A few weeks ago, our Senior Recruitment Consultant, Alasdair Spinner, sent out a mailer to our candidate database, detailing the benefits of living and working in Australia. In light of recent discussions regarding a possible 7-day working week for Consultants, several national news agencies picked up on the story. Here is his response:
In July I emailed my bi-monthly job alert to our database of radiologists. This database is made up of UK-trained, UK-based Doctors and also Doctors who work overseas or who have completed their training in a country other than the UK. In order to receive these job alerts, Doctors need to have registered on our website and have given their consent to receive our mailers.
The email was similar in theme to hundreds I have written to senior professionals over the years. It included a variety of jobs in Australia that my clients had asked me to source Consultant Radiologists for.
There was one important difference however. In this particular email there was a link to a Guardian Online newspaper article regarding the controversial comments made by Jeremy Hunt, Minister of Health, concerning the proposed 7-day working week for Consultants.
I tied this in with the benefits on offer in Australia, given the potential implications of what the minister was saying:
“Given the Health Secretary’s speech today regarding a new weekend working contract for Consultants, it may actually be time to start thinking about a new life in Australia where the work/life balance not only genuinely exists as a way of life, but is also promoted by the employer as a unique selling point.”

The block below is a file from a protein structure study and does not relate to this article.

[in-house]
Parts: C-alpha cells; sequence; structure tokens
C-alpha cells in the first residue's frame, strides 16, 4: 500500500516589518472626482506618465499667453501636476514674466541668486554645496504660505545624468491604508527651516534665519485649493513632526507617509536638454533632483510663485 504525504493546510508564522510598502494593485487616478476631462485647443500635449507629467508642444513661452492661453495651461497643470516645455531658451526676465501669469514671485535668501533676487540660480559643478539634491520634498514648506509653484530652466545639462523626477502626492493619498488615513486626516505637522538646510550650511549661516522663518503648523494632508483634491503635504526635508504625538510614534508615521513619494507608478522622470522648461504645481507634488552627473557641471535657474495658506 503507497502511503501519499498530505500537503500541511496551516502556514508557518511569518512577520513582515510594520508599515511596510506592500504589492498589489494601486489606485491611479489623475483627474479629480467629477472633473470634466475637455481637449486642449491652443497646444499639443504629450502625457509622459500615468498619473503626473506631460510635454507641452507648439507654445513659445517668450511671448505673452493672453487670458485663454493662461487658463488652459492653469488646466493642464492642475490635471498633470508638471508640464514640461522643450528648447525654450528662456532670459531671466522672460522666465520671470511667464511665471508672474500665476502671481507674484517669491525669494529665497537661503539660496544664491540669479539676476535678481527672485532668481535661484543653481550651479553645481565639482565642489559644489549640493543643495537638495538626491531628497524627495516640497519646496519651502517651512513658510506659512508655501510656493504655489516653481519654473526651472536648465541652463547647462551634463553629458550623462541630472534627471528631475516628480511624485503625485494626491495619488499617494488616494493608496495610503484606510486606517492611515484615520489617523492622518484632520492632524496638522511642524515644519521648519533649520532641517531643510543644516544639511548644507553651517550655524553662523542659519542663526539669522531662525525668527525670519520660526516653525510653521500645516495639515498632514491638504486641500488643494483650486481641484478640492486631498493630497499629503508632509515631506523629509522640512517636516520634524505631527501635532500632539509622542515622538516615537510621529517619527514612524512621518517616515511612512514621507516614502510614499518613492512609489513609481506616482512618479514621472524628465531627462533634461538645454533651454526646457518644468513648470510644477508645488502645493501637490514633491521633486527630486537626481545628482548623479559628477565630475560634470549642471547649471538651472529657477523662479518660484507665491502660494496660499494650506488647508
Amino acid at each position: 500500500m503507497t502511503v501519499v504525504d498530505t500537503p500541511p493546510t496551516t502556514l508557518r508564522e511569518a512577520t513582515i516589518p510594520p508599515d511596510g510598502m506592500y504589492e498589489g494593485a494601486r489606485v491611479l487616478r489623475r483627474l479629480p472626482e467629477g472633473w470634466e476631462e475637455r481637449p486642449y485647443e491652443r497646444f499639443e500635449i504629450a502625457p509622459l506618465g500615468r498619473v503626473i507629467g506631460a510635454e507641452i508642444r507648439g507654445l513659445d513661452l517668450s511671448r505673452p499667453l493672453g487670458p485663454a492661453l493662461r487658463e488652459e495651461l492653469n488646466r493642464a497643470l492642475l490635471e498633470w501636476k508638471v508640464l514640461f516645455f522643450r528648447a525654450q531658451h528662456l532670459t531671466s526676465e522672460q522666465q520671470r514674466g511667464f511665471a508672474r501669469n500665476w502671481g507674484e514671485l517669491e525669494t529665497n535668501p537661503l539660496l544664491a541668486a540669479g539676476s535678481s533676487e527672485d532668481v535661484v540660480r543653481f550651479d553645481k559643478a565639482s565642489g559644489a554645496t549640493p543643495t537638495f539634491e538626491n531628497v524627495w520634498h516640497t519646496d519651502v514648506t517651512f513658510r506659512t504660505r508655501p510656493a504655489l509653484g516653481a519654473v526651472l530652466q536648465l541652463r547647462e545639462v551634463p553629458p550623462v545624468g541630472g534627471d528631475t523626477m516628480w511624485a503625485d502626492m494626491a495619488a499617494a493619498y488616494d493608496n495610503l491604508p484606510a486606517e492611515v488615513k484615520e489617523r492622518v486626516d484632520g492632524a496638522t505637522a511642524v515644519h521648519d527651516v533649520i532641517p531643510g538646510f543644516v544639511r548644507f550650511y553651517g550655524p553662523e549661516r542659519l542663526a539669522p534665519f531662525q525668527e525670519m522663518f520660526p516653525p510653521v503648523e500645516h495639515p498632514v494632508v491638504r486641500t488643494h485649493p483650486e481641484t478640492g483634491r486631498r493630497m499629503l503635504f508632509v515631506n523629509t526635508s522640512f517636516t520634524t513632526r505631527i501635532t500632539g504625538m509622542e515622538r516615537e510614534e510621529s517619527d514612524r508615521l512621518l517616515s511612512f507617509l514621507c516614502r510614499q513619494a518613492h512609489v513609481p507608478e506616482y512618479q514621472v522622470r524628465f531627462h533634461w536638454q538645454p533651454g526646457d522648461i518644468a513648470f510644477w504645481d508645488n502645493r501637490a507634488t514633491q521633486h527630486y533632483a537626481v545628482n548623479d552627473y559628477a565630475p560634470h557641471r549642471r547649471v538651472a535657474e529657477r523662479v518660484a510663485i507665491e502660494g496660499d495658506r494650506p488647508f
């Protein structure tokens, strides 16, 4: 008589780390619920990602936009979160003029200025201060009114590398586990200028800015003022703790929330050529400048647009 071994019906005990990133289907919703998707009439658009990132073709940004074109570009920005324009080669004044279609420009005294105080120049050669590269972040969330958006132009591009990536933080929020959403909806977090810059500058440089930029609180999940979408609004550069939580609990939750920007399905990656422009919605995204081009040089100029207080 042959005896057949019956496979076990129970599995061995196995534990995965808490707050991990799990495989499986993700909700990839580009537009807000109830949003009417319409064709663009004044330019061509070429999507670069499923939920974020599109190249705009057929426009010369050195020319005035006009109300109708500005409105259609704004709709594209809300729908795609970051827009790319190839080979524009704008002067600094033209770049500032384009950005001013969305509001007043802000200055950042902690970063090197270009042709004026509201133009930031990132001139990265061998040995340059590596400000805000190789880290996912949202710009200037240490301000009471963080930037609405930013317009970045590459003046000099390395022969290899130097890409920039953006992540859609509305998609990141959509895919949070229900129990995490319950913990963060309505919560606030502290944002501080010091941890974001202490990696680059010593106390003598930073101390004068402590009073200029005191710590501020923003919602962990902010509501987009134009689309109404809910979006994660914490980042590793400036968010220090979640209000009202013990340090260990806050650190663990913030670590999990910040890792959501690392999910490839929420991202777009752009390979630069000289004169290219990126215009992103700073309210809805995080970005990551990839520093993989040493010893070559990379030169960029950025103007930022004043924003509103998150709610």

A few days later I received an email from The Times asking this question:
"How would you respond to critics who say you should not be trying to tempt Consultants from a specialism the NHS desperately needs, to work overseas?"
The angle that The Times journalist was working was obvious, and I didn't comment to avoid any possible media misinterpretation.
Following the article going online, the BMJ and Pulse also ran with the story. It seemed odd to me that a national reporter could assume that triple-degree qualified medical experts – some of whom have published articles and books, have international profiles and get paid six figure salaries – could be so easily duped and ‘tempted’ by a mere medical recruiter into resigning their position to relocate their entire family to the other side of the world to work fewer hours and earn more money. Much as I rate my own influencing skills, I’m not that good. I’d like to think that Doctors in the NHS have minds of their own.
Of course Doctors don’t just leave the UK because they are worried about the NHS or their jobs. Medical professionals have always travelled the world plying their trade. Most of the 500+ doctors we have helped felt the lifestyle opportunities in places like Australia for were too good to ignore.
Having made this move myself, I can fully appreciate the benefits that Australia offers. Whether it be living on your own farm or vineyard, going for a surf before work, canyoning or kayaking through beautiful gorges, or living by the river in Brisbane, Australia offers exceptional leisure opportunities for families and individuals alike.
First-class health and education systems, cultural diversity, proximity to Asia, its low population density, and developed infrastructure attracts migrants from all over the world to Australia. A move there does not need to be permanent. Many doctors have enjoyed moving overseas on sabbatical, becoming Fellows of their respective Colleges in Australia and then subsequently returning to the UK.
This year I returned from Australia for family reasons after 14 years – both my sons were born in Sydney and went to school there. The whole family has citizenship and my father lives there. One day we may return. We see ourselves as extremely fortunate to have the choice.
What do you think? I will be at the Royal College of Radiologists' Annual Scientific Meeting next month in London! If you are there please come and say hello.